The scene which Dr. Craven beheld when he entered his patient's room was indeed rather astonishing to him. As Mrs. Medlock opened the door he heard laughing and chattering. Colin was on his sofa in his dressing-gown and he was sitting up quite straight looking at a picture in one of the garden books and talking to the plain child who at that moment could scarcely be called plain at all because her face was so glowing with enjoyment.
"I don't want to remember," interrupted the Rajah, appearing again. "When I lie by myself and remember I begin to have pains everywhere and I think of things that make me scream because I hate them so. If there was a doctor anywhere who could make you forget you were ill instead of remembering it I would have him brought here."
"You'll get plenty of fresh air, won't you?" said Mary.
"I'm going to get nothing else," he answered. "I've seen the spring now and I'm going to see the summer. I'm going to see everything grow here. I'm going to grow here myself."
"I shall stop being queer," he said, "if I go every day to the garden. There is Magic in there—good Magic, you know, Mary. I am sure there is."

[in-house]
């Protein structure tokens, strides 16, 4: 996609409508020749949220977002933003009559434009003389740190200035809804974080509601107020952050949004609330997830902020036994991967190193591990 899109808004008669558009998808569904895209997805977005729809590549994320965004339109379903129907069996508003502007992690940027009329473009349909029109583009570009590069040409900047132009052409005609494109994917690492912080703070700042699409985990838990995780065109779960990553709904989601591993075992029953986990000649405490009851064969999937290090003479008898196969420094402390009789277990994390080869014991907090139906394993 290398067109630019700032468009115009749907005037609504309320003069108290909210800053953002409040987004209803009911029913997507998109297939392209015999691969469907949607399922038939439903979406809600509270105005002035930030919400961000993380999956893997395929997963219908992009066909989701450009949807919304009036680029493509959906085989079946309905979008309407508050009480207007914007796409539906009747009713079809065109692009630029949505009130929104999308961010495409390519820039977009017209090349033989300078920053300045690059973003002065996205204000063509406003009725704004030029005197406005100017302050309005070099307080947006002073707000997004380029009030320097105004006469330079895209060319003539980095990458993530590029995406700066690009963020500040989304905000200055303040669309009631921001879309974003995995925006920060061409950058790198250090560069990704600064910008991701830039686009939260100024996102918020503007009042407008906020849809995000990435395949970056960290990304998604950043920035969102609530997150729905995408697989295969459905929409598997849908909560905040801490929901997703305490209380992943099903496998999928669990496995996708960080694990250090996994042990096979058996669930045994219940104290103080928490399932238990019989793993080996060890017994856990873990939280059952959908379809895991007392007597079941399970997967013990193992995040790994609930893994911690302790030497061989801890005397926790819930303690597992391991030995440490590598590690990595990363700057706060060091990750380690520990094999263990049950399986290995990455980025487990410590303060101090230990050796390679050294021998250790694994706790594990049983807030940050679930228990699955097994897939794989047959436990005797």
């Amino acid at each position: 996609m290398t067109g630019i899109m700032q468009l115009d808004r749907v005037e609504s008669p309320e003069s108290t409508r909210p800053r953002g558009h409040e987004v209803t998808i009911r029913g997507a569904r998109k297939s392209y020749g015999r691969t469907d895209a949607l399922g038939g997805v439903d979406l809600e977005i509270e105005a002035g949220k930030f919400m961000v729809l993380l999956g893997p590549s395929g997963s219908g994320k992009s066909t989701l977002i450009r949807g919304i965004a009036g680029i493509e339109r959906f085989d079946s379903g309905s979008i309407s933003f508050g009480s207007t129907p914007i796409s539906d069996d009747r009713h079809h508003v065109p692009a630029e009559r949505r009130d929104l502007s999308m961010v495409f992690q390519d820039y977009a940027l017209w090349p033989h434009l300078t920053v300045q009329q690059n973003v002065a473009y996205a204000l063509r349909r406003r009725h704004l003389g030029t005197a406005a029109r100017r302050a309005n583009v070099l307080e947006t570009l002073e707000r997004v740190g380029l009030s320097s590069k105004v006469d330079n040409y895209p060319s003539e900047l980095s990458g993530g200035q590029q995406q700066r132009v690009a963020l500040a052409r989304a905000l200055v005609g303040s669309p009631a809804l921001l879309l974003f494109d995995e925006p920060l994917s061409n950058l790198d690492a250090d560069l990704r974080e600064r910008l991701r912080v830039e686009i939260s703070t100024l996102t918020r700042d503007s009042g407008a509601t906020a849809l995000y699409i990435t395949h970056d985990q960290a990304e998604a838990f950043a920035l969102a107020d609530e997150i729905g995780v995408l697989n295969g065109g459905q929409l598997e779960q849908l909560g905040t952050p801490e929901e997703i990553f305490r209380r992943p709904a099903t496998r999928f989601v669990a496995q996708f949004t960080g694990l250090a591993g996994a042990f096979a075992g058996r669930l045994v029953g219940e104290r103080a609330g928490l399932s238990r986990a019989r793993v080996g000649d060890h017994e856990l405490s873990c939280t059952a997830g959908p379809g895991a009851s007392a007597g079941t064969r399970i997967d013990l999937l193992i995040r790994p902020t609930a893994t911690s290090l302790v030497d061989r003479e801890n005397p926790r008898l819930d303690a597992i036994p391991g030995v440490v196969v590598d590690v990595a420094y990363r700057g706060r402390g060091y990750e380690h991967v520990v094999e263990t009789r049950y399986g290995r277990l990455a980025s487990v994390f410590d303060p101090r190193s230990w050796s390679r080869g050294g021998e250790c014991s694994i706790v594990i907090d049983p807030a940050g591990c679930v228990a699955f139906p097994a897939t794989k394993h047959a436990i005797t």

"So am I," said Mary.
"Even if it isn't real Magic," Colin said, "we can pretend it is. Something is there—something!"
And this was not half of the Magic. The fact that he had really once stood on his feet had set Colin thinking tremendously and when Mary told him of the spell she had worked he was excited and approved of it greatly. He talked of it constantly.
"Of course there must be lots of Magic in the world," he said wisely one day, "but people don't know what it is like or how to make it. Perhaps the beginning is just to say nice things are going to happen until you make them happen. I am going to try and experiment."
Colin flushed triumphantly. He had made himself believe that he was going to get well, which was really more than half the battle, if he had been aware of it. And the thought which stimulated him more than any other was this imagining what his father would look like when he saw that he had a son who was as straight and strong as other fathers' sons.
"You are just what I—what I wanted," he said. "I wish you were my mother—as well as Dickon's!"
All at once Susan Sowerby bent down and drew him with her warm arms close against the bosom under the blue cloak—as if he had been Dickon's brother. The quick mist swept over her eyes.
"Eh! Dear lad!" she said. "Thy own mother's in this 'ere very garden, I do believe. She couldna' keep out of it. Thy father mun come back to thee—he mun!"
To let a sad thought or a bad one get into your mind is as dangerous as letting a scarlet fever germ get into your body. If you let it stay there after it has got in you may never get over it as long as you live.